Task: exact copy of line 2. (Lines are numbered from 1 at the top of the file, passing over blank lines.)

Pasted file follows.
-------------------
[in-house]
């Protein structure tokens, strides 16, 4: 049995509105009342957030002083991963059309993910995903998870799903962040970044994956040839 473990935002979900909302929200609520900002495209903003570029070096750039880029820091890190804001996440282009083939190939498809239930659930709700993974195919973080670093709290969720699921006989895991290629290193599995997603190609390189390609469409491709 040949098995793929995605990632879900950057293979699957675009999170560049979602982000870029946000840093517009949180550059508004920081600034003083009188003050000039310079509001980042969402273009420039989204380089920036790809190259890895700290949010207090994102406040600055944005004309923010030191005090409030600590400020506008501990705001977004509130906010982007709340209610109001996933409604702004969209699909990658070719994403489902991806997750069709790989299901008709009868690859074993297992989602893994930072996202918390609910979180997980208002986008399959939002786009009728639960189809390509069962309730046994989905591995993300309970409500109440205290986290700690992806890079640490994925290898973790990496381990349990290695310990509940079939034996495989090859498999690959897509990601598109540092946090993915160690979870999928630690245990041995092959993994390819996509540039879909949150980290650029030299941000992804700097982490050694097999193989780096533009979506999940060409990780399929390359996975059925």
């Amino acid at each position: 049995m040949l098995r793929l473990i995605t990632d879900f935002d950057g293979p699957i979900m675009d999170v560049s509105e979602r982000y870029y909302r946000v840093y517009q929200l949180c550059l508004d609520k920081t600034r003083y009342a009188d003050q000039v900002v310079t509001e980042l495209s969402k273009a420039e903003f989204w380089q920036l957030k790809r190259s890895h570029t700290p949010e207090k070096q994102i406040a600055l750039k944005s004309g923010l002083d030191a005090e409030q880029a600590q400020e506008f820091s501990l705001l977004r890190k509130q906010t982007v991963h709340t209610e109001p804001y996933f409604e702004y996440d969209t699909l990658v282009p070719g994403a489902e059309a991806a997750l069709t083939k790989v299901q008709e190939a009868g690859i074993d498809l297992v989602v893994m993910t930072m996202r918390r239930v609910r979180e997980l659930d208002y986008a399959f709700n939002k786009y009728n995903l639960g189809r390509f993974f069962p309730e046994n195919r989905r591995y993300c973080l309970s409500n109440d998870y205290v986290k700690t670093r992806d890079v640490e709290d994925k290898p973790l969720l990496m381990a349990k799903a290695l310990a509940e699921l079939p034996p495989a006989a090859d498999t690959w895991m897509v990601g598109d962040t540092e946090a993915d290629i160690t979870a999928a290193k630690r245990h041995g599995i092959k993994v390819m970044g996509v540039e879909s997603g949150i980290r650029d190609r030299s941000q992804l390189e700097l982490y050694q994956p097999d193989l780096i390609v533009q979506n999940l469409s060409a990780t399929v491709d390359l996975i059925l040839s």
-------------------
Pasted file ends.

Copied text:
């Protein structure tokens, strides 16, 4: 049995509105009342957030002083991963059309993910995903998870799903962040970044994956040839 473990935002979900909302929200609520900002495209903003570029070096750039880029820091890190804001996440282009083939190939498809239930659930709700993974195919973080670093709290969720699921006989895991290629290193599995997603190609390189390609469409491709 040949098995793929995605990632879900950057293979699957675009999170560049979602982000870029946000840093517009949180550059508004920081600034003083009188003050000039310079509001980042969402273009420039989204380089920036790809190259890895700290949010207090994102406040600055944005004309923010030191005090409030600590400020506008501990705001977004509130906010982007709340209610109001996933409604702004969209699909990658070719994403489902991806997750069709790989299901008709009868690859074993297992989602893994930072996202918390609910979180997980208002986008399959939002786009009728639960189809390509069962309730046994989905591995993300309970409500109440205290986290700690992806890079640490994925290898973790990496381990349990290695310990509940079939034996495989090859498999690959897509990601598109540092946090993915160690979870999928630690245990041995092959993994390819996509540039879909949150980290650029030299941000992804700097982490050694097999193989780096533009979506999940060409990780399929390359996975059925």